By Timothy R. Homan – May 6, 2011 7:17 AM PT

American employers in April added more jobs than forecast, indicating the world’s largest economy is weathering the impact of higher fuel prices.

Payrolls expanded by 244,000 last month, the biggest gain since May 2010, after a revised 221,000 increase the prior month, the Labor Department said today in Washington. The jobless rate climbed to 9 percent, the first increase since November, a separate survey of households showed. Employment was forecast to grow by 185,000 last month, according to the median estimate of economists surveyed by Bloomberg News.

Stocks jumped after four days of losses, commodities rallied and bonds slid as the report eased concern that the economic recovery is cooling. The figures bolster Federal Reserve Chairman Ben S. Bernanke’s forecast for a labor market that is “improving gradually.”

“This is good news, and it’s getting better,” James Glassman, senior economist at JP Morgan Chase & Co. in New York, said in a radio interview on “Bloomberg Surveillance” with Tom Keene. “People increasingly are becoming more confident that we are on a recovery track.”

The Standard & Poor’s 500 Index advanced 1.1 percent to 1,349.13 at 10:15 a.m. in New York. The Thomson Reuters/Jefferies CRB Index of commodities added 0.4 percent, erasing an earlier decline as oil reversed a 5.2 percent slide. The yield on the benchmark 10-year note increased to 3.2 percent from 3.15 percent as Treasuries halted a six-day rally.

The economy has generated 760,000 private jobs in the past three months, the report showed. Overall, companies added 2.1 million jobs since last February, after the loss of 8.8 million as a result of the 18-month recession.

“So much for the headwinds of higher gasoline prices the economy is facing,” said Chris Rupkey, chief financial economist at Bank of Tokyo-Mitsubishi UFJ Ltd. in New York.

Range of Estimates

Payroll estimates in the Bloomberg survey of 86 economists ranged from gains of 118,000 to 325,000. March was revised up from a previously reported gain of 216,000, and February payrolls increased 235,000 after a prior estimate of 194,000.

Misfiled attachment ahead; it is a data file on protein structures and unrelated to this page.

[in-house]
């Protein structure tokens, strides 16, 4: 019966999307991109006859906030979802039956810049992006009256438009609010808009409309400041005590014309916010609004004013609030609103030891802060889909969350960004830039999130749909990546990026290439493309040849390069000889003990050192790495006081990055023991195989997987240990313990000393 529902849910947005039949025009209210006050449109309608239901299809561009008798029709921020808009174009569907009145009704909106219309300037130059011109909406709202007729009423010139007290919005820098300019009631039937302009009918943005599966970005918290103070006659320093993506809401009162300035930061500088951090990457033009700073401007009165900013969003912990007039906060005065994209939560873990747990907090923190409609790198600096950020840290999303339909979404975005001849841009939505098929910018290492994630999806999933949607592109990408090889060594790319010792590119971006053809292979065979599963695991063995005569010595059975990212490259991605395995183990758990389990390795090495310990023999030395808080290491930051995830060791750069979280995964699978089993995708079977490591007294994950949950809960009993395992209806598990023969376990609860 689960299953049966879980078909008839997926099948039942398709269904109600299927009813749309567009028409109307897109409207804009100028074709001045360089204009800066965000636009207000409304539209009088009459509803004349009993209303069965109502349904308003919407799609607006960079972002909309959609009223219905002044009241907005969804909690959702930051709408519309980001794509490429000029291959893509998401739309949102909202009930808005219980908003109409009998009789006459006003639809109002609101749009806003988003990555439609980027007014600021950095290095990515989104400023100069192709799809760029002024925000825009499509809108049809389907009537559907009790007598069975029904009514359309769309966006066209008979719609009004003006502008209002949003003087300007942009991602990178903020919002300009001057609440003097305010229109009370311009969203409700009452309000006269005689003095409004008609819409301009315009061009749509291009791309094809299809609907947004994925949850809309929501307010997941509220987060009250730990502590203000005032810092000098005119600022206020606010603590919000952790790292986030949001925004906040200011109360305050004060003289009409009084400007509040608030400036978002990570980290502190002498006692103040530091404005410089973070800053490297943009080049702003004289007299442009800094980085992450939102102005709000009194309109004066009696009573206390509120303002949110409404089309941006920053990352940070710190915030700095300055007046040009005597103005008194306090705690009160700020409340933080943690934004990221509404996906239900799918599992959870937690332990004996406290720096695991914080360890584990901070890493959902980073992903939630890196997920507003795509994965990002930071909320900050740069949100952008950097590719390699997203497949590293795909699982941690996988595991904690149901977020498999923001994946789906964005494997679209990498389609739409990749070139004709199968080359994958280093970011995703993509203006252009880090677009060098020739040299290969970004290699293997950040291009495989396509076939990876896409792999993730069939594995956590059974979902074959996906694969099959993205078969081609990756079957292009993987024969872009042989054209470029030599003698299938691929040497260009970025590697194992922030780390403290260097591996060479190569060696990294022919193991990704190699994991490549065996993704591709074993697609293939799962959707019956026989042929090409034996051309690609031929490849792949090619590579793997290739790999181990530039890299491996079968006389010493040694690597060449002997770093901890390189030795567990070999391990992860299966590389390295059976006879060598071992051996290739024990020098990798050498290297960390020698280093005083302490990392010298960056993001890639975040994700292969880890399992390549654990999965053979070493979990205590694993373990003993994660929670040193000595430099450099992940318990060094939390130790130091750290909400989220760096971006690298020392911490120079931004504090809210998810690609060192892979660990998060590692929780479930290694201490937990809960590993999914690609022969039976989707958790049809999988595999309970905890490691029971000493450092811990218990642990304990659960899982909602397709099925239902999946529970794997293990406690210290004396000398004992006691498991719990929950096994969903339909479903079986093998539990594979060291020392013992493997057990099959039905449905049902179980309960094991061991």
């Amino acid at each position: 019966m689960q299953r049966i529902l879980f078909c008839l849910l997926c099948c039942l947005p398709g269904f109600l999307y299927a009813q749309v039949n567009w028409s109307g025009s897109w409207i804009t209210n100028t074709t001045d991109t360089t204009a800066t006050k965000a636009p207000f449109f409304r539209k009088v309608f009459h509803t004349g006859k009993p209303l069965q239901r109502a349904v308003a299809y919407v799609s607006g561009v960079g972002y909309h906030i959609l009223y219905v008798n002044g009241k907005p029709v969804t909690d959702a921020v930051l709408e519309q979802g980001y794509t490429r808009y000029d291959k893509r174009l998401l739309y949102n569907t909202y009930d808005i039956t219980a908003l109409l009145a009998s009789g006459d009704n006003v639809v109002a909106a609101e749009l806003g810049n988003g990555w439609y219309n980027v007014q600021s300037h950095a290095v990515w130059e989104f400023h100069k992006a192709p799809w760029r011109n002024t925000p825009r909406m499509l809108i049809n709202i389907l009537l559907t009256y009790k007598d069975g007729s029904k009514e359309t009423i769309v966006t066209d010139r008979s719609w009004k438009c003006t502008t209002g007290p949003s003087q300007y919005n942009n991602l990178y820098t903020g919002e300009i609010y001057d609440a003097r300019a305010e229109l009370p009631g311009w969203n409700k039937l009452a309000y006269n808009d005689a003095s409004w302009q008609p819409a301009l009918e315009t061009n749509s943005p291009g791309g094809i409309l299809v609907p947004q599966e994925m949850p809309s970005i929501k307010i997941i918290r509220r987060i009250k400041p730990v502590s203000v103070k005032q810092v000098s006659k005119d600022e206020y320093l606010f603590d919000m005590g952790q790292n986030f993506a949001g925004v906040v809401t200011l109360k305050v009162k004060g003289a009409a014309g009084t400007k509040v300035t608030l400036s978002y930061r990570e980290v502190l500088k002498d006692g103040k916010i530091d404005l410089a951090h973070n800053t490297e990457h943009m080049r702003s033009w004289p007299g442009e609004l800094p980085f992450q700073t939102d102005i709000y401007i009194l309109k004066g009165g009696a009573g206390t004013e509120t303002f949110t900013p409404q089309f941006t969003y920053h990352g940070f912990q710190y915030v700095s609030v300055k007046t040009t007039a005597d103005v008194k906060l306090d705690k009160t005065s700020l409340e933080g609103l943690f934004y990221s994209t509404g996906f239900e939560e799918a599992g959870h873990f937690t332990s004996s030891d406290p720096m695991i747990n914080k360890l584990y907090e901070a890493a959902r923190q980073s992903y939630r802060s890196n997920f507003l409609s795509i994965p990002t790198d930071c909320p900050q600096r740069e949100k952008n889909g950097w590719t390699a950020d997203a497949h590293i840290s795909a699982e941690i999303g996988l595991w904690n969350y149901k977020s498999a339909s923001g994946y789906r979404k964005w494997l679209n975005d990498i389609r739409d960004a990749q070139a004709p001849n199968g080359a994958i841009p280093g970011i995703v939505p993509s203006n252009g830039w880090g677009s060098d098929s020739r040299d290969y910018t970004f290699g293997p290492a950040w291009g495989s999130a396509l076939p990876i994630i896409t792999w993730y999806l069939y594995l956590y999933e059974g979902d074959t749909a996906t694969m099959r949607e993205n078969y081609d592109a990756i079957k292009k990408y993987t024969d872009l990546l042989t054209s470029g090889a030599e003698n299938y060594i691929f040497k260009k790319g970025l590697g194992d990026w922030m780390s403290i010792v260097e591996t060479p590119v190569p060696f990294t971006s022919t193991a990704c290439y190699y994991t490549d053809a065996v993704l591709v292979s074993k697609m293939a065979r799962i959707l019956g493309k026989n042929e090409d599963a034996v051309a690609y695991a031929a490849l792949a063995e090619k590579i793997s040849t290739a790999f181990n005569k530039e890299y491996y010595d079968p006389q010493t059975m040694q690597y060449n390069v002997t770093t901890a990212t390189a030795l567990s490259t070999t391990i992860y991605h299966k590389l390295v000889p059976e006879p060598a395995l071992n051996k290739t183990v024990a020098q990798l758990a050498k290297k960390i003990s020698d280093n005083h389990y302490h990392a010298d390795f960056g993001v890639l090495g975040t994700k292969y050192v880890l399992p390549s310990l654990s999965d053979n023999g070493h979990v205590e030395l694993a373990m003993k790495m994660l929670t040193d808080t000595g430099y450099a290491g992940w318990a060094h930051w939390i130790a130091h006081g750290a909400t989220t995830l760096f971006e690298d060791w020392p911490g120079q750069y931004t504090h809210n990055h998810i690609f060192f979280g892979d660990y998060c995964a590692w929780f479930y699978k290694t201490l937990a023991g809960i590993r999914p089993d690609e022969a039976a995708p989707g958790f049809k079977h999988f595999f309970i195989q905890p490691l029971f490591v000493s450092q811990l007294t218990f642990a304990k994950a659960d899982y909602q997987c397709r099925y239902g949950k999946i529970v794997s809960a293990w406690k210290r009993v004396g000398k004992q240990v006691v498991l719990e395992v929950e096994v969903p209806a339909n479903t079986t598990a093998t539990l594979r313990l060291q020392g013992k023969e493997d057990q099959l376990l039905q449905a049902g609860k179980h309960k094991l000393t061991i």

The unemployment rate was projected to hold at 8.8 percent, according to the survey median.

Private hiring, which excludes government agencies, rose by 268,000 in April, more than the 200,000 median forecast in the Bloomberg survey and the most since February 2006, after a 231,000 increase in March.

Among companies adding workers is Norfolk Southern Corp. (NSC) The fourth-biggest U.S. railroad is expanding payrolls as it benefits from an economic expansion that’s boosting shipping volumes. First-quarter profit excluding some items was $1 a share, topping the 90-cent average estimate from 27 analysts surveyed by Bloomberg.

‘Need to Hire’

“We still have a need for additional employees for the business that we’ve got out there,” Mark Manion, chief operating officer of Norfolk Southern, said in an April 27 teleconference. “There is a need to hire for our current business as well as hiring for the growth that’s anticipated in the first — this year and on into 2012.”

The separate survey of households showed the size of the labor force was little changed in April and employment shrank by 190,000. That pushed the share of the population in the labor force down to 58.4 percent from 58.5 percent a month earlier.

Government payrolls decreased by 24,000 last month. Local government employment dropped by 14,000.

Factory payrolls increased by 29,000 last month, more than the survey forecast of a 20,000 gain, after a 22,000 rise in March.

Service Providers

Employment at service-providers rose 200,000 in April after a 184,000 gain the prior month. The health care industry added 37,300 workers in April. Construction payrolls rose 5,000 and retail trade employment increased 57,100. The gain at retailers may have reflected the effects of an Easter holiday that occurred later this year than last, making seasonal adjustment difficult for Labor Department.

While payrolls have grown each month since October, Bernanke said on April 27 that central bankers would like to see more strength in the U.S. job market, noting that a recovery has been “quite slow.”

“The labor market is improving gradually,” Bernanke said to reporters during the first-ever press conference following a Federal Open Market Committee meeting. “We would like to make sure that that is sustainable. The longer it goes on, the more confident we are.”

Economic growth slowed to a 1.8 percent annual rate in the first quarter after expanding at a 3.1 percent pace in the last three months of 2010, according to Commerce Department figures.

Gasoline Prices

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